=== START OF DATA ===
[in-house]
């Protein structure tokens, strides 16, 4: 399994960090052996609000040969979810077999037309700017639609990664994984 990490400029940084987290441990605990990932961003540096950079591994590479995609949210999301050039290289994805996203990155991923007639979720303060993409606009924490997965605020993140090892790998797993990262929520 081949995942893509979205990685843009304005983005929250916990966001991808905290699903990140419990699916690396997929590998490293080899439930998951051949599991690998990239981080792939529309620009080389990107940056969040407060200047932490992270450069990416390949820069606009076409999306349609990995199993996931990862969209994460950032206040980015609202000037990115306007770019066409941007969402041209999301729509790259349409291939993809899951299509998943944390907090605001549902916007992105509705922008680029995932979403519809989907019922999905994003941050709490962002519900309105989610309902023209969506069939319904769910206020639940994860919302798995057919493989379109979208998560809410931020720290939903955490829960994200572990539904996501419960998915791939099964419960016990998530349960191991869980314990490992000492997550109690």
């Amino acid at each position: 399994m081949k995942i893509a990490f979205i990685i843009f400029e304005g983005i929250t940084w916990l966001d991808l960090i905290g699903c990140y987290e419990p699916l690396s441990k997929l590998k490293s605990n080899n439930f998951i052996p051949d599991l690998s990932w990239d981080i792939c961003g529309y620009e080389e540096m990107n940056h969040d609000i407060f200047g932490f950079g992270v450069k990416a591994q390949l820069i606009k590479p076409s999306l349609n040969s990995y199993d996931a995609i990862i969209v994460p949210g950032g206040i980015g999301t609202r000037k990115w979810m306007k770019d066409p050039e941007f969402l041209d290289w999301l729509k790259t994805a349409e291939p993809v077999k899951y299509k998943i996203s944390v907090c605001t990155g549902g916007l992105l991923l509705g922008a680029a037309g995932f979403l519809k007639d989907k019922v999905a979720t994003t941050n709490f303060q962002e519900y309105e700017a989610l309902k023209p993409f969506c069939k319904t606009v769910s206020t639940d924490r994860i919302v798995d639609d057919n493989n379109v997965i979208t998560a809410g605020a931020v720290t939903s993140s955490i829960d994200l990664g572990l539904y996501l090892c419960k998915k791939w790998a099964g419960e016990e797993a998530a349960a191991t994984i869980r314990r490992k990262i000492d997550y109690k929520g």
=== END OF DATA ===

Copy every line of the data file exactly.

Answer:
[in-house]
């Protein structure tokens, strides 16, 4: 399994960090052996609000040969979810077999037309700017639609990664994984 990490400029940084987290441990605990990932961003540096950079591994590479995609949210999301050039290289994805996203990155991923007639979720303060993409606009924490997965605020993140090892790998797993990262929520 081949995942893509979205990685843009304005983005929250916990966001991808905290699903990140419990699916690396997929590998490293080899439930998951051949599991690998990239981080792939529309620009080389990107940056969040407060200047932490992270450069990416390949820069606009076409999306349609990995199993996931990862969209994460950032206040980015609202000037990115306007770019066409941007969402041209999301729509790259349409291939993809899951299509998943944390907090605001549902916007992105509705922008680029995932979403519809989907019922999905994003941050709490962002519900309105989610309902023209969506069939319904769910206020639940994860919302798995057919493989379109979208998560809410931020720290939903955490829960994200572990539904996501419960998915791939099964419960016990998530349960191991869980314990490992000492997550109690």
């Amino acid at each position: 399994m081949k995942i893509a990490f979205i990685i843009f400029e304005g983005i929250t940084w916990l966001d991808l960090i905290g699903c990140y987290e419990p699916l690396s441990k997929l590998k490293s605990n080899n439930f998951i052996p051949d599991l690998s990932w990239d981080i792939c961003g529309y620009e080389e540096m990107n940056h969040d609000i407060f200047g932490f950079g992270v450069k990416a591994q390949l820069i606009k590479p076409s999306l349609n040969s990995y199993d996931a995609i990862i969209v994460p949210g950032g206040i980015g999301t609202r000037k990115w979810m306007k770019d066409p050039e941007f969402l041209d290289w999301l729509k790259t994805a349409e291939p993809v077999k899951y299509k998943i996203s944390v907090c605001t990155g549902g916007l992105l991923l509705g922008a680029a037309g995932f979403l519809k007639d989907k019922v999905a979720t994003t941050n709490f303060q962002e519900y309105e700017a989610l309902k023209p993409f969506c069939k319904t606009v769910s206020t639940d924490r994860i919302v798995d639609d057919n493989n379109v997965i979208t998560a809410g605020a931020v720290t939903s993140s955490i829960d994200l990664g572990l539904y996501l090892c419960k998915k791939w790998a099964g419960e016990e797993a998530a349960a191991t994984i869980r314990r490992k990262i000492d997550y109690k929520g």